After nearly 45 years in the business, Gibber still works on his father's old farm site in upstate New York. But today's egg business is "completely different" from the one Gibber's father and uncles knew when they started the family business in the 1940s in Thompsonville, New York.
For one thing, there is the proliferation of what Gibber calls "designer eggs," fresh eggs labelled "organic," "cage-free" and, finally, "GMO-free" for those hatched from chickens fed only grains with that certification.
Perhaps even more significant has been the rise of egg products, a once-tiny sliver of the business that today is the main growth engine of Deb El Food Products.
Once an egg farm, the 165-acre Thompsonville site today is an industrial egg-cracking facility that receives thousands of fresh eggs each day from neighboring states and then churns out dozens of products from egg whites, yolks and whole eggs.
Gibber led a visitor past a giant vat containing 50,000 pounds of egg yolk, which will be salted and shipped to Mexico later this week for mayonnaise production.
Other products will be directed to candy makers, bakeries and ice cream makers. Deb El sells egg scramble mix and egg whites from cage-free eggs.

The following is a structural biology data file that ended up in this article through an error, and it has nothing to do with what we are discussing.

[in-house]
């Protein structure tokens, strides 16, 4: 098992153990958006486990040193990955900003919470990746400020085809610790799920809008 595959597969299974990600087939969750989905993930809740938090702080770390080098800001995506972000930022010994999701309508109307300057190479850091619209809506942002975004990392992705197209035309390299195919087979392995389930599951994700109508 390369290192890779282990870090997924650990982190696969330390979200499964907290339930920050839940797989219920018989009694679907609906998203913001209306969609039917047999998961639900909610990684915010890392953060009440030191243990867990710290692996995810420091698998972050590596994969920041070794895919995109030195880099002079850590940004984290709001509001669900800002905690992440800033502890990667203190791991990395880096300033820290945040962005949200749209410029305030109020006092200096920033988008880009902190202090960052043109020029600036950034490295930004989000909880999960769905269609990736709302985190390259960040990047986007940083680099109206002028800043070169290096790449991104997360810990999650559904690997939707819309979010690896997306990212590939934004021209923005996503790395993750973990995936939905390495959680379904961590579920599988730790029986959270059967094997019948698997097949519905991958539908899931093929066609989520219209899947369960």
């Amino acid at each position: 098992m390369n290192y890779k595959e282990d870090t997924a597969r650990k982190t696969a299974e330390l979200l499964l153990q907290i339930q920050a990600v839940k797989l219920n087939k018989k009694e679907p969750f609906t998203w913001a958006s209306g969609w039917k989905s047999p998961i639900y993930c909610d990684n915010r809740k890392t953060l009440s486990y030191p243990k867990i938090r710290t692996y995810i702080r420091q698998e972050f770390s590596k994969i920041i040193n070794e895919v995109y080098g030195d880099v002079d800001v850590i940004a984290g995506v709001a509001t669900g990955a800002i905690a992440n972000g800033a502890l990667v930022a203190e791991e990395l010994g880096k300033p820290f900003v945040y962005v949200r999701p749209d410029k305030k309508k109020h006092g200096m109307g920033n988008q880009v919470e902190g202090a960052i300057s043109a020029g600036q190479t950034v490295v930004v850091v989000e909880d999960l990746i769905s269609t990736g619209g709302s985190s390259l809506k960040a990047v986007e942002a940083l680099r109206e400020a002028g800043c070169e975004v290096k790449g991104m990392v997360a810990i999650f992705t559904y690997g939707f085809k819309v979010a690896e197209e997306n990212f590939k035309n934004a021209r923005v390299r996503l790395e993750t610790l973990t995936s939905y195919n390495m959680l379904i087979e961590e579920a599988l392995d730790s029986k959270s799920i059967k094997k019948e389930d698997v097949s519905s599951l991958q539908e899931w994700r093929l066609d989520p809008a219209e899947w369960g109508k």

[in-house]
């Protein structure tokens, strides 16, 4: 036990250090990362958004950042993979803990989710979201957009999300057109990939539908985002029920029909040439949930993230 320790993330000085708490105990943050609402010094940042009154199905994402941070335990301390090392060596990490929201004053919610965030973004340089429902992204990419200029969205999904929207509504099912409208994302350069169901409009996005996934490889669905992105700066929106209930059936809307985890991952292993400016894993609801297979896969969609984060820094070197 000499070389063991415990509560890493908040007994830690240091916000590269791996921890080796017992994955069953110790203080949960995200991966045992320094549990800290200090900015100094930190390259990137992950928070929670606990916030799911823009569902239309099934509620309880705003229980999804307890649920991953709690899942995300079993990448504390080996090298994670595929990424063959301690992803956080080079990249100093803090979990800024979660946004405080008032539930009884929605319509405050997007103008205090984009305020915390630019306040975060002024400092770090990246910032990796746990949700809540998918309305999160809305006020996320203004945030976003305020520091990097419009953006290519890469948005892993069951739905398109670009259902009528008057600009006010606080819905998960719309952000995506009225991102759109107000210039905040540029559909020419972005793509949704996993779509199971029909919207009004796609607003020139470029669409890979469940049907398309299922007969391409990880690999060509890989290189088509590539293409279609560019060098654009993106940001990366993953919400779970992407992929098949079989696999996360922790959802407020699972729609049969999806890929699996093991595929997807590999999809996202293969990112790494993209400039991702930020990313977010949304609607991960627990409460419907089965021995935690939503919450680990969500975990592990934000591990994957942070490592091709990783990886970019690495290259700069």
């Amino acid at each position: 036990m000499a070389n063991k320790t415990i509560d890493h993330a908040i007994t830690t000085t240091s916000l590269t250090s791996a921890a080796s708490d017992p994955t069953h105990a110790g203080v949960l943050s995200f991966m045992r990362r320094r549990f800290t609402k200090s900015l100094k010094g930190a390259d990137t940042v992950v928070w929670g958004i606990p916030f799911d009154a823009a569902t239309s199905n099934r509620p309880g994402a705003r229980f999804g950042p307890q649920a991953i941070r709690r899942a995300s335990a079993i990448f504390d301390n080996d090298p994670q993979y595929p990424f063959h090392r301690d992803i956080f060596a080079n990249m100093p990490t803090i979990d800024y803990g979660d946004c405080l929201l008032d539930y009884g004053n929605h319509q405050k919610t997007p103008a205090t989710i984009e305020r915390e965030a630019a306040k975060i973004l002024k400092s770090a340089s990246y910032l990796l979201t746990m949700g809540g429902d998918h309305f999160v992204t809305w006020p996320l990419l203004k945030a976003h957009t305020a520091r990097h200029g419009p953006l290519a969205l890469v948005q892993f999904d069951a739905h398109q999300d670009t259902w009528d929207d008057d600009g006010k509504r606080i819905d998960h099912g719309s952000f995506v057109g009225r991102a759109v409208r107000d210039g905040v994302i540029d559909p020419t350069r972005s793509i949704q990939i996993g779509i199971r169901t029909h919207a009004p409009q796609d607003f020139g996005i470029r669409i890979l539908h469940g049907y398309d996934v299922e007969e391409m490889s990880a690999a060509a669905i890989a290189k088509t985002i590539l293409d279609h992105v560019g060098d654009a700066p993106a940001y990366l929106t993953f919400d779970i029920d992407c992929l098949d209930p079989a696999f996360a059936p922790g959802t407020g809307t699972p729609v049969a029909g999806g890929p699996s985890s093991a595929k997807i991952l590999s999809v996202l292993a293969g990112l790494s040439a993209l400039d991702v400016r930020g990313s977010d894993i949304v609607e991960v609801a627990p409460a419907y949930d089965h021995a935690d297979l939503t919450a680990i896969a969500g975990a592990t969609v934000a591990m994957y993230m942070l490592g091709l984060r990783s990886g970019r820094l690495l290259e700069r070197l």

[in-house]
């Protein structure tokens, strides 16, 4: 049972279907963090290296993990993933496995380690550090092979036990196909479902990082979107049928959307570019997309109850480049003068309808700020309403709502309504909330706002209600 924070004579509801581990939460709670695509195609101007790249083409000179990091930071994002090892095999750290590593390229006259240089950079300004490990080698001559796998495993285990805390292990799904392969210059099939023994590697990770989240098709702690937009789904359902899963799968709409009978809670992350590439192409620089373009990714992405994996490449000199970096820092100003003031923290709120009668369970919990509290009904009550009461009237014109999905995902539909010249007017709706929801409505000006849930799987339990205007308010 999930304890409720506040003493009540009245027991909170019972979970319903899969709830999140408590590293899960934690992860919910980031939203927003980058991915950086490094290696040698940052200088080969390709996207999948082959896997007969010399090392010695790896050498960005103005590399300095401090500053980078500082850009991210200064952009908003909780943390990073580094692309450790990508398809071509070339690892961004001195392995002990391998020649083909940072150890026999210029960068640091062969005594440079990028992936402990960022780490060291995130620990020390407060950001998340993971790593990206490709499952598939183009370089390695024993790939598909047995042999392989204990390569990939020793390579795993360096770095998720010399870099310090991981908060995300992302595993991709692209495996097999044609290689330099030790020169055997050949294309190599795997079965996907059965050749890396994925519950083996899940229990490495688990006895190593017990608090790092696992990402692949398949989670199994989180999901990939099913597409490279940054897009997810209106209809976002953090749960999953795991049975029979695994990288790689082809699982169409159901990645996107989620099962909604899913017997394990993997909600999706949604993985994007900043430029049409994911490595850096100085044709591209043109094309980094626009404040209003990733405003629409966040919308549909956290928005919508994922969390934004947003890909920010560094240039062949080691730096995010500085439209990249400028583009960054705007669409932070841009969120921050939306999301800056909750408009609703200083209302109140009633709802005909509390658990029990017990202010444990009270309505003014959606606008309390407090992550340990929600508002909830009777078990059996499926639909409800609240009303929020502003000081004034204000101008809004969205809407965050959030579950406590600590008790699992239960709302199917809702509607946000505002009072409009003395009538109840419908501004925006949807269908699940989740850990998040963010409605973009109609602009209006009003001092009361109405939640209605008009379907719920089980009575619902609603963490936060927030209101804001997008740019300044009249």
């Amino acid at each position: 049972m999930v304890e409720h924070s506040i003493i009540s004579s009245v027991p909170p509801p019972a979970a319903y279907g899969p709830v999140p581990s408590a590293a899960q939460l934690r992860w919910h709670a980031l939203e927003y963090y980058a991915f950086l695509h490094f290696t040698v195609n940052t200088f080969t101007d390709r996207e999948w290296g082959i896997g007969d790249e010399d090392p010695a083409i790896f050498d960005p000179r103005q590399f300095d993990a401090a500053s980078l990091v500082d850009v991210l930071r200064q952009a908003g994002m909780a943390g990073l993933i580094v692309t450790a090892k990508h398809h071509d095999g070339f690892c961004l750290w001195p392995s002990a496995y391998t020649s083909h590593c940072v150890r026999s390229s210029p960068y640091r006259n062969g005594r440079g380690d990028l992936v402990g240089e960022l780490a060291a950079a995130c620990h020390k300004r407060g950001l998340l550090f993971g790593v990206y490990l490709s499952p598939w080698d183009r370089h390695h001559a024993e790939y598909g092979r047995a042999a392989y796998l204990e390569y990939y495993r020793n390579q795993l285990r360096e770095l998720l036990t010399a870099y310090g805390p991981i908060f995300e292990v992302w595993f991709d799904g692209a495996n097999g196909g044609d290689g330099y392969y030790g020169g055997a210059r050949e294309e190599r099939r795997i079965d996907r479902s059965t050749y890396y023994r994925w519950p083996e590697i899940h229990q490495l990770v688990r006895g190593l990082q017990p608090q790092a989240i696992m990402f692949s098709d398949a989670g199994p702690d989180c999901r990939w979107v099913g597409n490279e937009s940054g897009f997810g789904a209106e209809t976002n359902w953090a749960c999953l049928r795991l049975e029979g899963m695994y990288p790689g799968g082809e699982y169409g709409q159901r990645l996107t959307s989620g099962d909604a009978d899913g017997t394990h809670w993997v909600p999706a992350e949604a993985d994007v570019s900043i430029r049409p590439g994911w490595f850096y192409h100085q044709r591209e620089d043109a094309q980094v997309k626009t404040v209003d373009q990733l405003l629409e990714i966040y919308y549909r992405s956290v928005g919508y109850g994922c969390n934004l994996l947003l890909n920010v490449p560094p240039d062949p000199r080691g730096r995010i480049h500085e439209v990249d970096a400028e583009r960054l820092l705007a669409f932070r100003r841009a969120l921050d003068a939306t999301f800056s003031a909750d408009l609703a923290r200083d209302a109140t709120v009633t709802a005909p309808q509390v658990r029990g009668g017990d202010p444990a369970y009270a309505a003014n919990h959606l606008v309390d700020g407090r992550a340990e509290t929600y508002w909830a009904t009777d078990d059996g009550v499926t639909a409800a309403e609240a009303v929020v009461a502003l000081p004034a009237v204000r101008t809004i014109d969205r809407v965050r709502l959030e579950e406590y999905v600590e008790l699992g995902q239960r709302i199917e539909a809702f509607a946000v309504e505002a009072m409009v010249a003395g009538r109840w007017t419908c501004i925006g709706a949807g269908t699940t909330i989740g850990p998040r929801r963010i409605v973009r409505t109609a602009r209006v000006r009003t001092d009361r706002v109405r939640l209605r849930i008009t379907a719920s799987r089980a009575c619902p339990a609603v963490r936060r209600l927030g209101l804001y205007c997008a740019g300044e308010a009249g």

Gibber sees parallels between the evolution in eggs towards more "value-added" products and the meat industry's growing emphasis on branded prepared products, as reflected in this week's bidding war for Hillshire Brands. Both US giant Tyson Foods and Brazilian titan JBS seek Hillshire assets like Jimmy Dean sausage and other branded prepared foods.
"It's for convenience," Gibber said. "You work all day and you want to be able to go to the store and buy something that's already made."
Deb El today employs about 30 people around the clock. It stopped producing fresh eggs in Thompsonville after a fire in 1969 killed the chickens, but has 2.5 million chickens in Pennsylvania, where there is closer access to chicken feed.
About 12 years ago, after buying the Thompsonville property from his parents, Gibber installed industrial egg-breaking equipment. The move ultimately raised production from about 800 cases of eggs per week from eggs cracked by hand to 40,000-50,000 per week.
Gibber is spending $1.8 million to add more egg-cracking capacity, as well as $2 million to meet state regulations on sewerage treatment. He is also adding freezer capacity.
Egg whites are the "biggest boom right now," but other segments are also strong, he said.
"Our business is growing. We need more product."